It is obligatory upon every Camp to participate in Memorial Day ceremonies, either with other patriotic organizations, or as Camps, in memory of the honored dead of our country.
Each member has a special obligation on and to Memorial Day. He shall use his influence in every possible manner for the proper and general observance of this day, that Memorial Day, instituted by the Grand Army of the Republic, shall ever be held sacred by the people of our country.
In parade, members will conduct themselves in dignified and proper manner; will wear upon their left breasts the Regulation Badge; white gloves and dark clothing.
Memorial Sunday (Sunday preceding Memorial Day) should be observed by every Camp and every member by attending Divine services, preferably with affiliated organizations.
While our first obligation is to remember our fallen ancestors, we also pay homage to all who have died defending freedom and our precious Union in all wars and military actions.
preserving the union!
Above is the Pledge of Allegiance that we, as members of the Sons of Union Veterans of the Civil War, recite at every meeting. To its right is the 35-star United States flag that was the official flag of our great nation during some of the hardest battles of the Civil War from 1863-1865. It was the official flag of our country when Lee surrendered at Appomattox. No stars were ever deleted from our flag when the southern states declared secession. We remained one great nation though bitterly divided over a range of issues and beliefs. After the war, we came back together as one nation and healed our wounds. Union and Confederate veterans led the way in this effort because of the great respect that each held for the other from their experiences on the battlefield. Congress declared that veterans of both sides were veterans of service to the United States of America. As the pledge ends we are truly and shall ever be: “One nation under God, indivisible with liberty and justice for all.”
HEADQUARTERS GRAND ARMY OF THE REPUBLIC General Orders No.11, WASHINGTON, D.C., May 5, 1868
- The 30th day of May, 1868, is designated for the purpose of strewing with flowers or otherwise decorating the graves of comrades who died in defense of their country during the late rebellion, and whose bodies now lie in almost every city, village, and hamlet church-yard in the land. In this observance no form of ceremony is prescribed, but posts and comrades will in their own way arrange such fitting services and testimonials of respect as circumstances may permit.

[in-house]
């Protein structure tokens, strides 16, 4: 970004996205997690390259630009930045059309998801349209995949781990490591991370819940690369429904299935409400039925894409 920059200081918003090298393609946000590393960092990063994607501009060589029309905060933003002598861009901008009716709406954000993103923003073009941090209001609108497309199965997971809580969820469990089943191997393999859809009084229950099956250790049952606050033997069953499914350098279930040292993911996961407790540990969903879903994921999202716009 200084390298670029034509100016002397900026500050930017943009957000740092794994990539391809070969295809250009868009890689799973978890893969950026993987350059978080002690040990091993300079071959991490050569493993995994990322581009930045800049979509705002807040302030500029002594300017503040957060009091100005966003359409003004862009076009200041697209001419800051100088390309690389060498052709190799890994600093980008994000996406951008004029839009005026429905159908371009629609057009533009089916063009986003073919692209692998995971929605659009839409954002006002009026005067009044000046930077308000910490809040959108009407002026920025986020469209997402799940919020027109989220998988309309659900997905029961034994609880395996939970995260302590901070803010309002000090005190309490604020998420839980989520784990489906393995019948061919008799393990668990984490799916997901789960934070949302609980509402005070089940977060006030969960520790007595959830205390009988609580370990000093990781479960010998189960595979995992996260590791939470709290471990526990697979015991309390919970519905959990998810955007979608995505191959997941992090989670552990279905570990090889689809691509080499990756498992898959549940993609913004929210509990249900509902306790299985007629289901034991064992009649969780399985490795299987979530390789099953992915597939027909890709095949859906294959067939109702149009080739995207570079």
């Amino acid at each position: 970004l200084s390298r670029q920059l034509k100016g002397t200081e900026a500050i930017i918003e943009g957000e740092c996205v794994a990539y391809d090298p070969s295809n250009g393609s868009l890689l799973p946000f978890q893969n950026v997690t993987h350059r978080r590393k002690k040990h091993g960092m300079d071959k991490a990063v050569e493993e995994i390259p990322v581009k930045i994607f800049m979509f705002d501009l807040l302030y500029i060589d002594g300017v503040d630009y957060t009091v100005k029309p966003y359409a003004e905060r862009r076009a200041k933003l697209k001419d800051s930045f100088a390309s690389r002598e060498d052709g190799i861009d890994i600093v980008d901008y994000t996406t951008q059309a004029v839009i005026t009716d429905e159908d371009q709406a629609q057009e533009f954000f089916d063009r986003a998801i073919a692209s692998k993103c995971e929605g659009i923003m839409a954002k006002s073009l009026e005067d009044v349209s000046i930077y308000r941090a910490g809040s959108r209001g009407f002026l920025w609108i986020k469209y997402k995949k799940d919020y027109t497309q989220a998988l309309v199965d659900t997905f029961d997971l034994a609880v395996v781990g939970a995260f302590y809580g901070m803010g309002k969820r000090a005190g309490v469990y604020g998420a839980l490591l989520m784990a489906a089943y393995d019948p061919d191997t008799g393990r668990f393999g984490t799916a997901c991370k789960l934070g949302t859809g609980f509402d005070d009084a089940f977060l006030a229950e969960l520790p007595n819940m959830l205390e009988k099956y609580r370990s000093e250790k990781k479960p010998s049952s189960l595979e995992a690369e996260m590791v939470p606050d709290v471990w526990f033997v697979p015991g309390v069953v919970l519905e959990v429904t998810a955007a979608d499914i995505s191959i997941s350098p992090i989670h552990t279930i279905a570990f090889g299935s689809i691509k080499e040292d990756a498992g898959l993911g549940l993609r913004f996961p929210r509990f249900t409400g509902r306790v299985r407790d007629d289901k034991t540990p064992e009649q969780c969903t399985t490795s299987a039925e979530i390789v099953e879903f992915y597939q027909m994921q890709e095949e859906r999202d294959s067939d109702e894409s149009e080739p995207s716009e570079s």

We are organized, comrades, as our regulations tell us, for the purpose among other things, “of preserving and strengthening those kind and fraternal feelings which have bound together the soldiers, sailors, and marines who united to suppress the late rebellion.” What can aid more to assure this result than cherishing tenderly the memory of our heroic dead, who made their breasts a barricade between our country and its foes? Their soldier lives were the reveille of freedom to a race in chains, and their deaths the tattoo of rebellious tyranny in arms. We should guard their graves with sacred vigilance. All that the consecrated wealth and taste of the nation can add to their adornment and security is but a fitting tribute to the memory of her slain defenders. Let no wanton foot tread rudely on such hallowed grounds. Let pleasant paths invite the coming and going of reverent visitors and fond mourners. Let no vandalism of avarice or neglect, no ravages of time testify to the present or to the coming generations that we have forgotten as a people the cost of a free and undivided republic.
If other eyes grow dull, other hands slack, and other hearts cold in the solemn trust, ours shall keep it well as long as the light and warmth of life remain to us.
Let us, then, at the time appointed gather around their sacred remains and garland the passionless mounds above them with the choicest flowers of spring-time; let us raise above them the dear old flag they saved from hishonor; let us in this solemn presence renew our pledges to aid and assist those whom they have left among us a sacred charge upon a nation’s gratitude, the soldier’s and sailor’s widow and orphan.
- It is the purpose of the Commander-in-Chief to inaugurate this observance with the hope that it will be kept up from year to year, while a survivor of the war remains to honor the memory of his departed comrades. He earnestly desires the public press to lend its friendly aid in bringing to the notice of comrades in all parts of the country in time for simultaneous compliance therewith.
- Department commanders will use efforts to make this order effective.
By order of JOHN A. LOGAN, Commander-in-Chief